It's good to be the #1 tennis player in the world. Novak Djokovic is fresh off a Wimbledon championship after defeating Italian Matteo Berrettini in four sets. Djokovic secured his 968th career victory, 85th title, and 20th Grand Slam victory.
In the process, the Serbian Djokovic accomplished something no tennis player has done before him. He's now earned more money on court than any other player in history. With his Wimbeldon victory, Novak's career earnings officially topped…
And at 34 years old, he's likely still got a few years left of playing at a high level. He can probably earn tens of millions more in prize money.
Djokovic is also on-pace to achieve something no other male tennis player has done before. He'll be playing at the Tokyo Olympics in July. If he wins a gold medal there and then takes home the title at the U.S. Open in New York in September, he'll become the first player to accomplish the Golden Grand Slam.
That achievement includes winning a gold medal at the Olympics and the four majors of the Grand Slam — the Australian Open, the French Open (also known as Roland-Garros), Wimbledon, and the U.S. Open — all in the same calendar year.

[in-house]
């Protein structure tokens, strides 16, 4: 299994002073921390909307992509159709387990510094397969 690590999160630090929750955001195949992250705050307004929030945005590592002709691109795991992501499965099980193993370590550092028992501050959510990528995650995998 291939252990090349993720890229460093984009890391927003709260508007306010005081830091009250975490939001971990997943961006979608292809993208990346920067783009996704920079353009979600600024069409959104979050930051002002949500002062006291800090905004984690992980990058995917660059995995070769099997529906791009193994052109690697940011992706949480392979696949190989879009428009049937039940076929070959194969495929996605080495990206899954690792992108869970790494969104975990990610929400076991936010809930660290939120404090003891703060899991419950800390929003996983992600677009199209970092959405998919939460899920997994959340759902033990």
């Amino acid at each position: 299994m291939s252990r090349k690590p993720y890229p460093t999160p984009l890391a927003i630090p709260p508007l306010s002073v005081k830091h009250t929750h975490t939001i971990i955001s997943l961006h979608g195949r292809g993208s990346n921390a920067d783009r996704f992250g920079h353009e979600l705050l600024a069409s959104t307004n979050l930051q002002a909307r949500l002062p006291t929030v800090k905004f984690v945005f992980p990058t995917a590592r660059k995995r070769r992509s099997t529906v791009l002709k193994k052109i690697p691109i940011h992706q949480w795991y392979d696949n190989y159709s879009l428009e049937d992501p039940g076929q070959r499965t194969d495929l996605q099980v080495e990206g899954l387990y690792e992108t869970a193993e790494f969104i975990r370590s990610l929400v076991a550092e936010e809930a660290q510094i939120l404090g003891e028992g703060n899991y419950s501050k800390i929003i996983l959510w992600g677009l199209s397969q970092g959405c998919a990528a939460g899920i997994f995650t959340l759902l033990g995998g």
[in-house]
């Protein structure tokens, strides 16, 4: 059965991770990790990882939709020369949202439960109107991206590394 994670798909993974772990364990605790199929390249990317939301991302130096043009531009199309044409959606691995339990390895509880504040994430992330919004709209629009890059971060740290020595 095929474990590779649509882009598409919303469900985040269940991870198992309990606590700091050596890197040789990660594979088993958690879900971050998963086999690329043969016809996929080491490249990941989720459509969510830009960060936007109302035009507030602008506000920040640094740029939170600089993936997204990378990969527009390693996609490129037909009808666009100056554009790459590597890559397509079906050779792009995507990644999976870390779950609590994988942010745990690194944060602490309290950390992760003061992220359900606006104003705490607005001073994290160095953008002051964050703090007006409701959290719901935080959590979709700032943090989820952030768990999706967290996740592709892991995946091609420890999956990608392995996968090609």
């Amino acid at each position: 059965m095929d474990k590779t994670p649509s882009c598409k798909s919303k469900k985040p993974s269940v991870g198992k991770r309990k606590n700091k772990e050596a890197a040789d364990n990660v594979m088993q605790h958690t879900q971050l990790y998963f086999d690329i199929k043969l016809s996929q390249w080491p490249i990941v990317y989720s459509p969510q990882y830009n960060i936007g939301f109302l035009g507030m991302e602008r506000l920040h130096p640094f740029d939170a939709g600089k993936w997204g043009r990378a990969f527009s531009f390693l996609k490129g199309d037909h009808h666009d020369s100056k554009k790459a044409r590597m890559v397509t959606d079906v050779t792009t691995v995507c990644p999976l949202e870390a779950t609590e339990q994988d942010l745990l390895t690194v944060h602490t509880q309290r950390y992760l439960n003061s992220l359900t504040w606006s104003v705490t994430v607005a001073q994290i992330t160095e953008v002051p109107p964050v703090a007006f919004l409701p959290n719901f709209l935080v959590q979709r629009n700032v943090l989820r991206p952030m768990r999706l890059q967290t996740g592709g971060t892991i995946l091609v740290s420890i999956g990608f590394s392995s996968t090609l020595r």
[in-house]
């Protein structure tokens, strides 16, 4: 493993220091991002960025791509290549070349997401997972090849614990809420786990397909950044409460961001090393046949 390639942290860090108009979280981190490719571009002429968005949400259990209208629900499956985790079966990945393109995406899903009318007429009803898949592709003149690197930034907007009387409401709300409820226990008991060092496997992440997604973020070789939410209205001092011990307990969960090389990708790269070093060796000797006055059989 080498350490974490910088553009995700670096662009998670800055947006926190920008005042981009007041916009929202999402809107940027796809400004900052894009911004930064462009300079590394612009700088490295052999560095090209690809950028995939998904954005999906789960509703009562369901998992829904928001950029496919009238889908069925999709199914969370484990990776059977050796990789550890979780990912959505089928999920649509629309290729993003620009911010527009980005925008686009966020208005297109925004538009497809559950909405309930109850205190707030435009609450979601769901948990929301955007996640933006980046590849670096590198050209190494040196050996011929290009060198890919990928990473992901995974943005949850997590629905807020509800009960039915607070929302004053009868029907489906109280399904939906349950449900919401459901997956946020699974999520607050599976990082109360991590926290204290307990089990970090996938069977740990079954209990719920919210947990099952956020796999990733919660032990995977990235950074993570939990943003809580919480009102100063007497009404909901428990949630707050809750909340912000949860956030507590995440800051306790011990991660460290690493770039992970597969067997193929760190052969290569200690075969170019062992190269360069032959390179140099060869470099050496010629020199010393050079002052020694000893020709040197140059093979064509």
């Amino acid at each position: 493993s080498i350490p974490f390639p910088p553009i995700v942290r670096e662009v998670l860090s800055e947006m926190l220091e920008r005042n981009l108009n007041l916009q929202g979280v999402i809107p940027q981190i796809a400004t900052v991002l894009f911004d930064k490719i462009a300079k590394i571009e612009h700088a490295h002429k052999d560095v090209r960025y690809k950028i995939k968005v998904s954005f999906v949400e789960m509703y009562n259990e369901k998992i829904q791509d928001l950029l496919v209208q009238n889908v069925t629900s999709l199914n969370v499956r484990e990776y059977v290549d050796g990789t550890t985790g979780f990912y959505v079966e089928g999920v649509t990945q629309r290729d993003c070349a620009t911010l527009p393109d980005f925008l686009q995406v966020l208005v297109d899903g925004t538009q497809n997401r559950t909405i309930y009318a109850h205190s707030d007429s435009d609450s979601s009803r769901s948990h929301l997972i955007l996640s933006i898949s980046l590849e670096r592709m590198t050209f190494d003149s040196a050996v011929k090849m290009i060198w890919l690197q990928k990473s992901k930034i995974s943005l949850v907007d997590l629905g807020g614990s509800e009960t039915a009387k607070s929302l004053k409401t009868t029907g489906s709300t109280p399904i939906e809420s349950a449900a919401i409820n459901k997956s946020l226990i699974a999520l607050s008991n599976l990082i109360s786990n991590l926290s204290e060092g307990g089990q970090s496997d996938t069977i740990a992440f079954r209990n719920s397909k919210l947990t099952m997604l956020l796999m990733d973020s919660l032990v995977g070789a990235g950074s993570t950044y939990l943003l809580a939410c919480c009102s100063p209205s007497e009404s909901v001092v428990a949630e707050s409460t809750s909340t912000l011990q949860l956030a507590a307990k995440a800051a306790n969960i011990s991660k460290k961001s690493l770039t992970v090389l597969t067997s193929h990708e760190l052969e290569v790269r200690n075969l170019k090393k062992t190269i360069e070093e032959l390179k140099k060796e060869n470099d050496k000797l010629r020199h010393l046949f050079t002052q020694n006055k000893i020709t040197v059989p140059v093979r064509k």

Even if Djokovic misses out on the gold medal, he could still join just two other male tennis players to pull off the Grand Slam feat. Don Budge pulled it off in 1938, and Rod Laver did it twice, in 1962 and 1969.
This was Djokovic's sixth title at Wimbledon. He's also won nine Australian Opens, three U.S. Opens, and two Roland-Garros championships. To date, he's earned $6,220,457 in both singles and doubles matches in 2021.
After Djokovic's title, here's a look at the top five highest-earning male tennis players of all time:
Novak Djokovic: $151,876,636
Roger Federer: $130,594,339
Rafael Nadal: $124,937,195
Andy Murray: $62,009,732
Pete Sampras: $43,280,489